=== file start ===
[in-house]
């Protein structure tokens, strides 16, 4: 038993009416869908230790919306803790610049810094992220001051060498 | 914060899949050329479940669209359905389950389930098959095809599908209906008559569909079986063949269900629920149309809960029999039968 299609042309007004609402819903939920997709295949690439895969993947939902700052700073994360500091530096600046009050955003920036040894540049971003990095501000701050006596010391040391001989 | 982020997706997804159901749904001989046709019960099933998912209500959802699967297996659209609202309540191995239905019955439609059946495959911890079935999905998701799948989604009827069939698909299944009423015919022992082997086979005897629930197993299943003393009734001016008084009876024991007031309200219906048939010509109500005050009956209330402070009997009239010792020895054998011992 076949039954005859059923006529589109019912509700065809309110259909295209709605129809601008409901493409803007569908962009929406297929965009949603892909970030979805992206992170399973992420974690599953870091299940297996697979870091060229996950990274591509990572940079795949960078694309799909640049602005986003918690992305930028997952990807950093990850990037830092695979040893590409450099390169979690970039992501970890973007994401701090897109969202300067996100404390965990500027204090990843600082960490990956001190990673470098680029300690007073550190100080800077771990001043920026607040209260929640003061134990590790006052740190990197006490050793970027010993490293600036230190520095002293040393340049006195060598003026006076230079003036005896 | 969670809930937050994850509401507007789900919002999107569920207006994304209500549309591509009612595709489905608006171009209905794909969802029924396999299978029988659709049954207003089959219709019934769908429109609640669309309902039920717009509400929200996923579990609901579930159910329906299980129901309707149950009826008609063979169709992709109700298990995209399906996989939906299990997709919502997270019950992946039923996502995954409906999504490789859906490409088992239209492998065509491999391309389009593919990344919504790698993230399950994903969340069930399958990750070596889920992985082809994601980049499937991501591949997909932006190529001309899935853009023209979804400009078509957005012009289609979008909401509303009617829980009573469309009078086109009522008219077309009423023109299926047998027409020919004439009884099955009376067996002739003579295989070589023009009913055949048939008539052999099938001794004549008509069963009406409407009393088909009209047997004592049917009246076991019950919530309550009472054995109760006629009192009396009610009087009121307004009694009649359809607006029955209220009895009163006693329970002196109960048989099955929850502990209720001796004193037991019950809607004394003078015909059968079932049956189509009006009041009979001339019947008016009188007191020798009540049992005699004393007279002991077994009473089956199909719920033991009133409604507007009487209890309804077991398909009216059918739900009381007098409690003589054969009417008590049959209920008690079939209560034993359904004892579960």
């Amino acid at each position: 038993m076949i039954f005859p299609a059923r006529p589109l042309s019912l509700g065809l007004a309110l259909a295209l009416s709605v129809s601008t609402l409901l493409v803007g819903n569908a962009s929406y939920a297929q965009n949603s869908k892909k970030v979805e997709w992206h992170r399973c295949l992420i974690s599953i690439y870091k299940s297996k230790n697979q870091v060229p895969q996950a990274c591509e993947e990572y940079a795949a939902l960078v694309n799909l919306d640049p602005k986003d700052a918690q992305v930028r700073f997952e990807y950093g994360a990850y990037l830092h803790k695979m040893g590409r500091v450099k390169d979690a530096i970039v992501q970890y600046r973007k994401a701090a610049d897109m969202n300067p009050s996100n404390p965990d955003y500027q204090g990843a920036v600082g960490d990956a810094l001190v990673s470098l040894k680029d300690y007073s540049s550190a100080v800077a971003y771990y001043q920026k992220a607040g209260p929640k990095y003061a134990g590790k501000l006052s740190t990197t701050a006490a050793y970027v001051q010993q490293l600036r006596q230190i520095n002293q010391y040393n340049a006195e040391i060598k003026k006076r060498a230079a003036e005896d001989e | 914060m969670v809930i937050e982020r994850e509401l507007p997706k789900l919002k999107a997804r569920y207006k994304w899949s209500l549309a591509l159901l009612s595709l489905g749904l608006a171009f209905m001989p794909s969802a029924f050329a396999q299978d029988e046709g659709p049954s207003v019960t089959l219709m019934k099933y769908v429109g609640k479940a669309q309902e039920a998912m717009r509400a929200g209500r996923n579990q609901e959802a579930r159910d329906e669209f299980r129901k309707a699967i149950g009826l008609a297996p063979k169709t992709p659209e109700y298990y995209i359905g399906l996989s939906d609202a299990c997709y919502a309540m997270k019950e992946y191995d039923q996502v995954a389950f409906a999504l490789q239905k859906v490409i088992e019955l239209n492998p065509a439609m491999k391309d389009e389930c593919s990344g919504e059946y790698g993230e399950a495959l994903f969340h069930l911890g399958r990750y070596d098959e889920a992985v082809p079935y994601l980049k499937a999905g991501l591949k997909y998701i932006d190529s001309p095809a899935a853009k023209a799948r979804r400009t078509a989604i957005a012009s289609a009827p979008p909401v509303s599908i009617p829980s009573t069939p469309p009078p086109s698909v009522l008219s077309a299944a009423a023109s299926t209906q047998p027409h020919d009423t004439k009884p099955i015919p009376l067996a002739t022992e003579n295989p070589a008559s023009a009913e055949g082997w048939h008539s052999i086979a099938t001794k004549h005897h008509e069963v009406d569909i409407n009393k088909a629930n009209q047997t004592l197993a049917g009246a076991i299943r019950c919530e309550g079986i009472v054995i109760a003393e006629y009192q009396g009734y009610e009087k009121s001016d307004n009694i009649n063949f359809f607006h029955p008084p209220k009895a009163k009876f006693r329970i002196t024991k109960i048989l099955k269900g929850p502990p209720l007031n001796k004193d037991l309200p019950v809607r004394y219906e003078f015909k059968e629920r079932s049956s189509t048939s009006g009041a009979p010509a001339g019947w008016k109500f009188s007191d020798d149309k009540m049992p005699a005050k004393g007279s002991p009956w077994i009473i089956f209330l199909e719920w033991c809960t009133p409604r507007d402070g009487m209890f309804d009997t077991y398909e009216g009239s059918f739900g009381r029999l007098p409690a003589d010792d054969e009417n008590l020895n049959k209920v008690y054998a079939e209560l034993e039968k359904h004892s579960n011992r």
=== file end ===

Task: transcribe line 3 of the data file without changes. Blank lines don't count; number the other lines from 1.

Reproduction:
């Amino acid at each position: 038993m076949i039954f005859p299609a059923r006529p589109l042309s019912l509700g065809l007004a309110l259909a295209l009416s709605v129809s601008t609402l409901l493409v803007g819903n569908a962009s929406y939920a297929q965009n949603s869908k892909k970030v979805e997709w992206h992170r399973c295949l992420i974690s599953i690439y870091k299940s297996k230790n697979q870091v060229p895969q996950a990274c591509e993947e990572y940079a795949a939902l960078v694309n799909l919306d640049p602005k986003d700052a918690q992305v930028r700073f997952e990807y950093g994360a990850y990037l830092h803790k695979m040893g590409r500091v450099k390169d979690a530096i970039v992501q970890y600046r973007k994401a701090a610049d897109m969202n300067p009050s996100n404390p965990d955003y500027q204090g990843a920036v600082g960490d990956a810094l001190v990673s470098l040894k680029d300690y007073s540049s550190a100080v800077a971003y771990y001043q920026k992220a607040g209260p929640k990095y003061a134990g590790k501000l006052s740190t990197t701050a006490a050793y970027v001051q010993q490293l600036r006596q230190i520095n002293q010391y040393n340049a006195e040391i060598k003026k006076r060498a230079a003036e005896d001989e | 914060m969670v809930i937050e982020r994850e509401l507007p997706k789900l919002k999107a997804r569920y207006k994304w899949s209500l549309a591509l159901l009612s595709l489905g749904l608006a171009f209905m001989p794909s969802a029924f050329a396999q299978d029988e046709g659709p049954s207003v019960t089959l219709m019934k099933y769908v429109g609640k479940a669309q309902e039920a998912m717009r509400a929200g209500r996923n579990q609901e959802a579930r159910d329906e669209f299980r129901k309707a699967i149950g009826l008609a297996p063979k169709t992709p659209e109700y298990y995209i359905g399906l996989s939906d609202a299990c997709y919502a309540m997270k019950e992946y191995d039923q996502v995954a389950f409906a999504l490789q239905k859906v490409i088992e019955l239209n492998p065509a439609m491999k391309d389009e389930c593919s990344g919504e059946y790698g993230e399950a495959l994903f969340h069930l911890g399958r990750y070596d098959e889920a992985v082809p079935y994601l980049k499937a999905g991501l591949k997909y998701i932006d190529s001309p095809a899935a853009k023209a799948r979804r400009t078509a989604i957005a012009s289609a009827p979008p909401v509303s599908i009617p829980s009573t069939p469309p009078p086109s698909v009522l008219s077309a299944a009423a023109s299926t209906q047998p027409h020919d009423t004439k009884p099955i015919p009376l067996a002739t022992e003579n295989p070589a008559s023009a009913e055949g082997w048939h008539s052999i086979a099938t001794k004549h005897h008509e069963v009406d569909i409407n009393k088909a629930n009209q047997t004592l197993a049917g009246a076991i299943r019950c919530e309550g079986i009472v054995i109760a003393e006629y009192q009396g009734y009610e009087k009121s001016d307004n009694i009649n063949f359809f607006h029955p008084p209220k009895a009163k009876f006693r329970i002196t024991k109960i048989l099955k269900g929850p502990p209720l007031n001796k004193d037991l309200p019950v809607r004394y219906e003078f015909k059968e629920r079932s049956s189509t048939s009006g009041a009979p010509a001339g019947w008016k109500f009188s007191d020798d149309k009540m049992p005699a005050k004393g007279s002991p009956w077994i009473i089956f209330l199909e719920w033991c809960t009133p409604r507007d402070g009487m209890f309804d009997t077991y398909e009216g009239s059918f739900g009381r029999l007098p409690a003589d010792d054969e009417n008590l020895n049959k209920v008690y054998a079939e209560l034993e039968k359904h004892s579960n011992r």